Washing your clothes uses a lot of water and energy, and discharges harmful detergents into the groundwater in the process. This is an area where you can really make a difference when it comes to preserving the planet’s wildness in all it’s natural beauty and precious resources such as clean drinking water.
Here are a few tips to help you minimise your impact on the environment:

1. Wear your clothes more than once between washes. If you have access to a balcony or garden, airing the garments will help regain their shape. Items like jeans, knitwear and dresses can easily be used several times between washes.

2. Wash as much as possible at 30 degrees or below. These temperatures use less energy, and the only items that require more heat are bed linens, knickers, some sportswear and very muddy garments.

3. Limit tumble dryer usage to a minimum. Machine drying takes lots of energy and is hard on your clothes. Drying your items on a laundry rack will have a positive impact on your utility bills, the planet and the number of wears you get out of your clothing.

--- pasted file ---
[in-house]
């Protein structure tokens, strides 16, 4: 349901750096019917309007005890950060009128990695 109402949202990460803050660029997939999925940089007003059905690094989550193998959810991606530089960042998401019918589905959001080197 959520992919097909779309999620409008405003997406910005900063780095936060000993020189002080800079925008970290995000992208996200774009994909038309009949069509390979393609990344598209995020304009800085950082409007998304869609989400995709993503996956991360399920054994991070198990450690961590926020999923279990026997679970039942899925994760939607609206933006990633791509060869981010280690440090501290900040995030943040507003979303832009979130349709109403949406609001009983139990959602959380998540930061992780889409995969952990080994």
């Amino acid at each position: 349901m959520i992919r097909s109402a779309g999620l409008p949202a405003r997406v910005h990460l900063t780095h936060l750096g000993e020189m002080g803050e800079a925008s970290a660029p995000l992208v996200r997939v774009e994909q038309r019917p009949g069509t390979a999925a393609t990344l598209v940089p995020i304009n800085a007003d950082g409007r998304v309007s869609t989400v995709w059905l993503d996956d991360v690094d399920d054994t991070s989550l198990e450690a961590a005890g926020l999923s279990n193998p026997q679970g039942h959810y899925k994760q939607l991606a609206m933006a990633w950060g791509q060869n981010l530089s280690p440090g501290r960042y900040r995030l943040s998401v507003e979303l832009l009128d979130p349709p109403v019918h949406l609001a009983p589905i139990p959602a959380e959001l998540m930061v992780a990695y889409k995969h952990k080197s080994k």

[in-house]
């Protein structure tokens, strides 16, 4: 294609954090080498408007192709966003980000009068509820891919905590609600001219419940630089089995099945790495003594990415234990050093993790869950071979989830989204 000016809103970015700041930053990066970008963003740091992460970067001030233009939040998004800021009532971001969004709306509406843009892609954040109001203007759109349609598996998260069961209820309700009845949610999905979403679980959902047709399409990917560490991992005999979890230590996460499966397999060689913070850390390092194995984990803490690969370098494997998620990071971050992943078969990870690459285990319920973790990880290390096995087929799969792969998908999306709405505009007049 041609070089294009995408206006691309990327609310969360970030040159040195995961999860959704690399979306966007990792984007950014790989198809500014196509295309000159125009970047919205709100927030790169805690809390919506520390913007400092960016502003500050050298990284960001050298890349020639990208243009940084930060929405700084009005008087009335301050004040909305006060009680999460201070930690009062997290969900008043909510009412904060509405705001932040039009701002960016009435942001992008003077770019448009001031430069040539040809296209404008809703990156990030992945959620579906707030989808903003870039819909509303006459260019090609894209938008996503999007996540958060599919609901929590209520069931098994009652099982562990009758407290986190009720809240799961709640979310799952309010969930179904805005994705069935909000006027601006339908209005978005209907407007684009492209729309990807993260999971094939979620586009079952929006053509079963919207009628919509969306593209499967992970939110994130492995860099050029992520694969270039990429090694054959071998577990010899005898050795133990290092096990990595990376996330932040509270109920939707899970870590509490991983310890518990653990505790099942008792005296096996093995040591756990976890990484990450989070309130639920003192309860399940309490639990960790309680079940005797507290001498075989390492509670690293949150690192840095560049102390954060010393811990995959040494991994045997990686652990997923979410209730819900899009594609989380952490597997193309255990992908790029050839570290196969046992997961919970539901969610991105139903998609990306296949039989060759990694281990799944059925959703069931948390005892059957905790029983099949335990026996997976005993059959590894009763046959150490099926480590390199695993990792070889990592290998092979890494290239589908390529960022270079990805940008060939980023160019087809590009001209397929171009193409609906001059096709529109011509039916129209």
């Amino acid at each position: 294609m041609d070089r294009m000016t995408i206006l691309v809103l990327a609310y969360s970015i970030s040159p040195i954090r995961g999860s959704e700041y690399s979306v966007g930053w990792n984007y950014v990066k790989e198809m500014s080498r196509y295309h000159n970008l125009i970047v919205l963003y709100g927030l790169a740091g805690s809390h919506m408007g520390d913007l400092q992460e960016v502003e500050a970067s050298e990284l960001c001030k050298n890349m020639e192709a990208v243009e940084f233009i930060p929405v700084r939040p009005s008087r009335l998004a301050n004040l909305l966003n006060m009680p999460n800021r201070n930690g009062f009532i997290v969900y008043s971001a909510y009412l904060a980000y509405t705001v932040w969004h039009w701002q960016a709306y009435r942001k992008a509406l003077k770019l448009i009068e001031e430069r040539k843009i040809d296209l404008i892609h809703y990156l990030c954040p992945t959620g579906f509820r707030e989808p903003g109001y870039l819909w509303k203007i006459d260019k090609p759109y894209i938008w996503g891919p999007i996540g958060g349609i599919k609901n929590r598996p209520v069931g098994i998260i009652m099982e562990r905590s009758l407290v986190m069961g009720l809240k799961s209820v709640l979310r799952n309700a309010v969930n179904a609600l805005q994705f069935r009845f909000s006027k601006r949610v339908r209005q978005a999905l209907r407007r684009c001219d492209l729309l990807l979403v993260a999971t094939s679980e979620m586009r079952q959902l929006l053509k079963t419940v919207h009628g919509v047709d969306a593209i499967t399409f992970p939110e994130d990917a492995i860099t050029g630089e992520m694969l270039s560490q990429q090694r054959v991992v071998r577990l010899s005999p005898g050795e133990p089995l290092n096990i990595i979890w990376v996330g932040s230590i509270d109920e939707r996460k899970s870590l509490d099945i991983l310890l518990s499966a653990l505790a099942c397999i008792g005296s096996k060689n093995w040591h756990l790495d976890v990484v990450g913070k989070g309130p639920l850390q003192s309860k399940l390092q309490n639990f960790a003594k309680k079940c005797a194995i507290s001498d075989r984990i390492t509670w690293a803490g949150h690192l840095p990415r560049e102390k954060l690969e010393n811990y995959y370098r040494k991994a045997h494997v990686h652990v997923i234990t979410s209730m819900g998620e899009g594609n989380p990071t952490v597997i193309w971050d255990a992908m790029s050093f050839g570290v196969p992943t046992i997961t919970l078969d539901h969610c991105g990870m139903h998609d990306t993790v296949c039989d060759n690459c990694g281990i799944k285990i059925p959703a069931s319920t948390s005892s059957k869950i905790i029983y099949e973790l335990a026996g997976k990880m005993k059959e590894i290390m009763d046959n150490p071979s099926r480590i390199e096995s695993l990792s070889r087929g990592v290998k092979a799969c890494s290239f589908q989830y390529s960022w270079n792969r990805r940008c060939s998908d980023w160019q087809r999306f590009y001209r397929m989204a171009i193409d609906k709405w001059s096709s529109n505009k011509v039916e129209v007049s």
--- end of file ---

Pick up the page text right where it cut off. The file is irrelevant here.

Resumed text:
4. Use environmentally friendly detergents. There are many environmentally friendly brands on the market. One of our favourites is Ecover, which is available in most supermarkets.

5. Avoid fabric conditioners. Not only are they bad for the environment, there is some evidence they can also cause allergies and have an adverse effect on your health. If you only want to make one change to your routine, this should be it!

6. Wash synthetic items in a wash bag. Numerous studies show that clothing made of synthetic fibres such as polyamide and polyester sheds micro plastic particles during machine washing. Prevent these particles from reaching the oceans by using a wash bag such as the Gubby Friend.

7. Dry clean only when absolutely necessary. Most clothing can be hand washed or machine washed on sensitive cycles. Try to limit dry cleaning to occasion wear, leather, coats and tailored suits. The long-term effects of toxic chemicals used during dry cleaning (which must be disposed as hazardous waste) are still unknown, but soaking your garments in some eco-friendly detergent is surely better for your health, the environment and ultimately for your wallet.

8. Repair minor damages in your garments. Mend any garments with minor holes etc rather than throwing them into landfill. Pulled threads and missing buttons are easy and inexpensive to fix, and even if you don’t want the items anymore, they’ll likely find a happy home if you sell them on or give them to charity. Upcycled fashion is a trend that’s here to stay!